Agri production sees three-fold rise, thanks to high tech farming
June 08 2018 10:09 PM
Nasser Ahmed al-Khalaf.
Agrico managing director Nasser Ahmed al-Khalaf

Qatar’s use of advanced technology in agriculture has substantially increased local vegetable production even as the blockade against the country entered its second year, a prominent Qatari agriculturist has said.

“Increasing local vegetable production by more than 300% in less than a year is impressive and it shows how dedicated this sector is to support His Highness the Amir and the government’s vision of achieving food security,” Agrico managing director Nasser Ahmed al-Khalaf told Gulf Times.
Agrico, a private Qatari agricultural development company established in 2011, produces organic vegetables and fruits year-round in Al Khor and aims to help Qatar achieve food security.
Al-Khalaf said they expanded their high tech and locally developed greenhouse to other farms in the country under Agrico’s management. 
Out of the 1,400 registered farms in Qatar, he noted that around 300 are active and have been continuously increasing their production since last year.
“The number of new (active) farms is growing and it means that some non-productive farms have turned into producing farms,” al-Khalaf explained.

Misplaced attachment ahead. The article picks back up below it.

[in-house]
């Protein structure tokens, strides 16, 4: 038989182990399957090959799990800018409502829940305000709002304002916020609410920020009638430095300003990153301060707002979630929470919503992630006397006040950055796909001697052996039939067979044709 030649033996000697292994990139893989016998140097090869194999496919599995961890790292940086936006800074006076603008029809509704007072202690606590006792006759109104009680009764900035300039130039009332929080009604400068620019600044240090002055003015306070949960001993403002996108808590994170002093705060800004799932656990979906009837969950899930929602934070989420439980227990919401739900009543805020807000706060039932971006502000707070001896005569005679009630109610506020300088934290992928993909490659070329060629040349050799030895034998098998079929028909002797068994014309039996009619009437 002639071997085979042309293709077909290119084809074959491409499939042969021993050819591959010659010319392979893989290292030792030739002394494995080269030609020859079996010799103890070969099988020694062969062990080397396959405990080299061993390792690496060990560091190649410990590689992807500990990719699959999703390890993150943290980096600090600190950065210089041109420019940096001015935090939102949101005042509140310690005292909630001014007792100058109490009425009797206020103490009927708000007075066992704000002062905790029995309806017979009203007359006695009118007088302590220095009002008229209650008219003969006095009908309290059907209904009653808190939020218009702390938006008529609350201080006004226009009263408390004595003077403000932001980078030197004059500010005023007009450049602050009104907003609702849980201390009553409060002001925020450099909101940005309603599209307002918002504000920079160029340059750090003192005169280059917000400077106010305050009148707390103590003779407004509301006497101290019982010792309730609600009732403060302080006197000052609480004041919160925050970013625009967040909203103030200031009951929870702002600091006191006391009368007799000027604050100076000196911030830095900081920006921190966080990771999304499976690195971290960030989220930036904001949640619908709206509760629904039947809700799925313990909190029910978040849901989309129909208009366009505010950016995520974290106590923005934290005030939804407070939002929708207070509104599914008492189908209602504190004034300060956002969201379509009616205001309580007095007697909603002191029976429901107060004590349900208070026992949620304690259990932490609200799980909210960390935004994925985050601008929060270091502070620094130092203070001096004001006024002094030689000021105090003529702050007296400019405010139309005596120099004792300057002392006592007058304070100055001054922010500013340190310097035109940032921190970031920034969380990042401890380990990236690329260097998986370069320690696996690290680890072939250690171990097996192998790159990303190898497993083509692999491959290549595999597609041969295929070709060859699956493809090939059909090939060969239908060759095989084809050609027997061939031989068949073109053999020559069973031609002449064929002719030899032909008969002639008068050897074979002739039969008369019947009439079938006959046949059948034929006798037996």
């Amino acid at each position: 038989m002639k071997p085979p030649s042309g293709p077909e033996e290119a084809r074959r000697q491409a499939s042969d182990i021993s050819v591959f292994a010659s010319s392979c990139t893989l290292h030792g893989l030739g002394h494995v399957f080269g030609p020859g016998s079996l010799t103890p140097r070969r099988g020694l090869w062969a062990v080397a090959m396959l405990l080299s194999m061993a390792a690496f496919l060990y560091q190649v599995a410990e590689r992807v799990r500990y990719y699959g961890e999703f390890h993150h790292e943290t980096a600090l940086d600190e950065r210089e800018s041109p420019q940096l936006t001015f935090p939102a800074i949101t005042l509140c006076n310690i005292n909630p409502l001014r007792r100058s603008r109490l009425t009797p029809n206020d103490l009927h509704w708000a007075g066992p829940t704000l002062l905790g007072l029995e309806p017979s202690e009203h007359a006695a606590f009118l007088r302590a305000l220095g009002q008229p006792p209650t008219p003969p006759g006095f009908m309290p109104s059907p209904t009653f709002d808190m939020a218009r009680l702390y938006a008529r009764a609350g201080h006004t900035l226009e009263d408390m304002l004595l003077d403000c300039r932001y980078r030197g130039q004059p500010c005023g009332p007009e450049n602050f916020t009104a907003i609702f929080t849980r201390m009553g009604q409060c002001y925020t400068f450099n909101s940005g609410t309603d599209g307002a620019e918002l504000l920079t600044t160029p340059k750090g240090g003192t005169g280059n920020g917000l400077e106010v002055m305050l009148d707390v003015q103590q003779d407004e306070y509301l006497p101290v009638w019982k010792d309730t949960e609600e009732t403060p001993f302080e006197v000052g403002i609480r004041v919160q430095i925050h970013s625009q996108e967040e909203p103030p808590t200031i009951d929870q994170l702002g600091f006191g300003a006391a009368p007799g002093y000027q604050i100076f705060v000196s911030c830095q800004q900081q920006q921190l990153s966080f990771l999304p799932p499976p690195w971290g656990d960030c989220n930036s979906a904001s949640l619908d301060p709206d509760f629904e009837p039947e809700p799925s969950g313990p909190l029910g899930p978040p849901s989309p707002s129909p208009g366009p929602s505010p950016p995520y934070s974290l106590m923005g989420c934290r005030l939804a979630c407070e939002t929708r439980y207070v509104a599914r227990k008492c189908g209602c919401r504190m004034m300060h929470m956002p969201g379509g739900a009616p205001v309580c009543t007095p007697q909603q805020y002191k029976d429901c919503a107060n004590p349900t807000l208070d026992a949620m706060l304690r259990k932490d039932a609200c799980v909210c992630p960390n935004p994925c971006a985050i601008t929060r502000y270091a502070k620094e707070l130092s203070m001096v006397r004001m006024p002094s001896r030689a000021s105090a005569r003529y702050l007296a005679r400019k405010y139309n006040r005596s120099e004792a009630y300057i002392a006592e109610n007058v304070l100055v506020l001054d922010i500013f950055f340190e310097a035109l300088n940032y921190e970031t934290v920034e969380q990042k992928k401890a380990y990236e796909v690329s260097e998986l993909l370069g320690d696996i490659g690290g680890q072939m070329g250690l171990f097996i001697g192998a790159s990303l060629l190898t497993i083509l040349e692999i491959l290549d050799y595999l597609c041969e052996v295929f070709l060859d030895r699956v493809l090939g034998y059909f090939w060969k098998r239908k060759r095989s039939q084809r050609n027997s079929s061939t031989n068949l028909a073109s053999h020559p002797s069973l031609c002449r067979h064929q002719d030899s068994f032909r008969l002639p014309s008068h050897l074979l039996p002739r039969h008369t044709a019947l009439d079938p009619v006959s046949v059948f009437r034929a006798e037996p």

“Many farms (or even houses) are now producing high quality organic fresh produce all year long without being affected by the outside environment,” he pointed out. “Other farms also developed themselves by using greenhouses with cooling pad system, which is adequate for some types of vegetables.” 
The country’s daily consumption reaches around 600 tonnes of vegetables and 400 tonnes of fruits, which can be achieved locally by operating 6-8mn sqm of greenhouses, he noted.
Al-Khalaf said hydroponics system can also save 90% of water consumption compared to conventional farming methods.
He cited the uniqueness of Agrico’s greenhouses saying such technology is suitable for Qatar’s environment, even during the summer. 
“Other greenhouses imported from outside have different cooling systems which are not suitable for our environment,” he said. “However you can still grow some types of vegetables in it but not all.”
Agrico is also experimenting on growing organic papayas and other fruits such as melon, watermelon and pomegranate.
“It is a only matter of time and people will see Qatar not only self-sufficient in vegetable production but also could start exporting its products to other countries (with the use of hydroponics),” said al-Khalaf, adding that such technology is also suitable for livestock, poultry and fish farming.
Currently, Qatar is producing 1,000 tonnes of fresh water fish annually and hopes to increase production in the near future with the use of modern technology to meet the growing demand.
A senior official from Qatar’s Ministry of Municipality and Environment’s Aquaculture Department earlier cited the completion of the QR237.7mn Aquatic Fisheries and Research Centre in Ras Matbakh.
The new state-of-the-art facility aims to develop the aquaculture sector in the country and carry out experiments and researches aimed at setting up adequate aquaculture techniques by using the latest rearing fish and shrimp technology suitable for local fish species.



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